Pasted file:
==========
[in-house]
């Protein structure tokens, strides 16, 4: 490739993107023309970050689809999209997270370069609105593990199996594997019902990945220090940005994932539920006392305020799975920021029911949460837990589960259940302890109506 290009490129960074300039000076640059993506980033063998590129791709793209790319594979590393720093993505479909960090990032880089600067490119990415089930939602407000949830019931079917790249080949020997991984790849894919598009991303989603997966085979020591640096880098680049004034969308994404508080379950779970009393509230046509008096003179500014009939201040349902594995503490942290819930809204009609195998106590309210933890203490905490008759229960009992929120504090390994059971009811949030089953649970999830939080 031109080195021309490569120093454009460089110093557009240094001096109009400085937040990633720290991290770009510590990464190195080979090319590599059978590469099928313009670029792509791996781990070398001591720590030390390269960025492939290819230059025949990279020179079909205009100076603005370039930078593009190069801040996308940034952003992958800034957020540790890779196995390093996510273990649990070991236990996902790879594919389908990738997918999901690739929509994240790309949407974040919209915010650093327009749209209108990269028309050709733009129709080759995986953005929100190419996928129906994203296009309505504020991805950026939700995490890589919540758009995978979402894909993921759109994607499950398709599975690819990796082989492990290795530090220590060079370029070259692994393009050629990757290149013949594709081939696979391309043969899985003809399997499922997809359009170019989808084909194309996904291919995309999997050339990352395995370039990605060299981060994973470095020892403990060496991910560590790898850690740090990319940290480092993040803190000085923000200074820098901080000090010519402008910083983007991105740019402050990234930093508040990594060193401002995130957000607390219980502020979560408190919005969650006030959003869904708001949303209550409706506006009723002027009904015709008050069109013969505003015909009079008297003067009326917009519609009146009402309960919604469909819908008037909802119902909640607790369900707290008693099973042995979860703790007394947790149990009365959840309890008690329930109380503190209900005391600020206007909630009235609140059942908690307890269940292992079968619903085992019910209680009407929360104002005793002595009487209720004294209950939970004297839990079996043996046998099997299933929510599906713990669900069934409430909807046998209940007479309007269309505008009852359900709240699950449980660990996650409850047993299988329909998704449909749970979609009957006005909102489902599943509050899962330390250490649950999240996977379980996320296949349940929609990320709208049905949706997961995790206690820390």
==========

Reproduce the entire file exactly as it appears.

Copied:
[in-house]
């Protein structure tokens, strides 16, 4: 490739993107023309970050689809999209997270370069609105593990199996594997019902990945220090940005994932539920006392305020799975920021029911949460837990589960259940302890109506 290009490129960074300039000076640059993506980033063998590129791709793209790319594979590393720093993505479909960090990032880089600067490119990415089930939602407000949830019931079917790249080949020997991984790849894919598009991303989603997966085979020591640096880098680049004034969308994404508080379950779970009393509230046509008096003179500014009939201040349902594995503490942290819930809204009609195998106590309210933890203490905490008759229960009992929120504090390994059971009811949030089953649970999830939080 031109080195021309490569120093454009460089110093557009240094001096109009400085937040990633720290991290770009510590990464190195080979090319590599059978590469099928313009670029792509791996781990070398001591720590030390390269960025492939290819230059025949990279020179079909205009100076603005370039930078593009190069801040996308940034952003992958800034957020540790890779196995390093996510273990649990070991236990996902790879594919389908990738997918999901690739929509994240790309949407974040919209915010650093327009749209209108990269028309050709733009129709080759995986953005929100190419996928129906994203296009309505504020991805950026939700995490890589919540758009995978979402894909993921759109994607499950398709599975690819990796082989492990290795530090220590060079370029070259692994393009050629990757290149013949594709081939696979391309043969899985003809399997499922997809359009170019989808084909194309996904291919995309999997050339990352395995370039990605060299981060994973470095020892403990060496991910560590790898850690740090990319940290480092993040803190000085923000200074820098901080000090010519402008910083983007991105740019402050990234930093508040990594060193401002995130957000607390219980502020979560408190919005969650006030959003869904708001949303209550409706506006009723002027009904015709008050069109013969505003015909009079008297003067009326917009519609009146009402309960919604469909819908008037909802119902909640607790369900707290008693099973042995979860703790007394947790149990009365959840309890008690329930109380503190209900005391600020206007909630009235609140059942908690307890269940292992079968619903085992019910209680009407929360104002005793002595009487209720004294209950939970004297839990079996043996046998099997299933929510599906713990669900069934409430909807046998209940007479309007269309505008009852359900709240699950449980660990996650409850047993299988329909998704449909749970979609009957006005909102489902599943509050899962330390250490649950999240996977379980996320296949349940929609990320709208049905949706997961995790206690820390």